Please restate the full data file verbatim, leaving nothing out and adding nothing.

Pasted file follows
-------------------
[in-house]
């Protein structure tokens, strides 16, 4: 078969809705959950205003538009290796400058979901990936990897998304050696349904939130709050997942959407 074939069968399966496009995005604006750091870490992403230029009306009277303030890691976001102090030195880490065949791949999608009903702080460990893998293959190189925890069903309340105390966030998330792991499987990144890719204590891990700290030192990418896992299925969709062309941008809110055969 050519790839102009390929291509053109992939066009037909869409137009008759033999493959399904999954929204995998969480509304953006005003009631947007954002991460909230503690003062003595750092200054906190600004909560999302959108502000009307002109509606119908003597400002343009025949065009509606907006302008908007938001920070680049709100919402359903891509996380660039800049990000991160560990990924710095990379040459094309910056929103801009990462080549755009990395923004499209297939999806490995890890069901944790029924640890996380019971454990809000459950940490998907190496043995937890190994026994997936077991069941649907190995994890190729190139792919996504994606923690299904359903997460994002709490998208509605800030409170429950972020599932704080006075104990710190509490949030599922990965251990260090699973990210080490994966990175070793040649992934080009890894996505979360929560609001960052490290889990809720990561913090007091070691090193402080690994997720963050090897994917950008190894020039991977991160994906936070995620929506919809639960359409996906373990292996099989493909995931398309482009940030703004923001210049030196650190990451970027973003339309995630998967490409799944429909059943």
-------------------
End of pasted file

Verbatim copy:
[in-house]
């Protein structure tokens, strides 16, 4: 078969809705959950205003538009290796400058979901990936990897998304050696349904939130709050997942959407 074939069968399966496009995005604006750091870490992403230029009306009277303030890691976001102090030195880490065949791949999608009903702080460990893998293959190189925890069903309340105390966030998330792991499987990144890719204590891990700290030192990418896992299925969709062309941008809110055969 050519790839102009390929291509053109992939066009037909869409137009008759033999493959399904999954929204995998969480509304953006005003009631947007954002991460909230503690003062003595750092200054906190600004909560999302959108502000009307002109509606119908003597400002343009025949065009509606907006302008908007938001920070680049709100919402359903891509996380660039800049990000991160560990990924710095990379040459094309910056929103801009990462080549755009990395923004499209297939999806490995890890069901944790029924640890996380019971454990809000459950940490998907190496043995937890190994026994997936077991069941649907190995994890190729190139792919996504994606923690299904359903997460994002709490998208509605800030409170429950972020599932704080006075104990710190509490949030599922990965251990260090699973990210080490994966990175070793040649992934080009890894996505979360929560609001960052490290889990809720990561913090007091070691090193402080690994997720963050090897994917950008190894020039991977991160994906936070995620929506919809639960359409996906373990292996099989493909995931398309482009940030703004923001210049030196650190990451970027973003339309995630998967490409799944429909059943």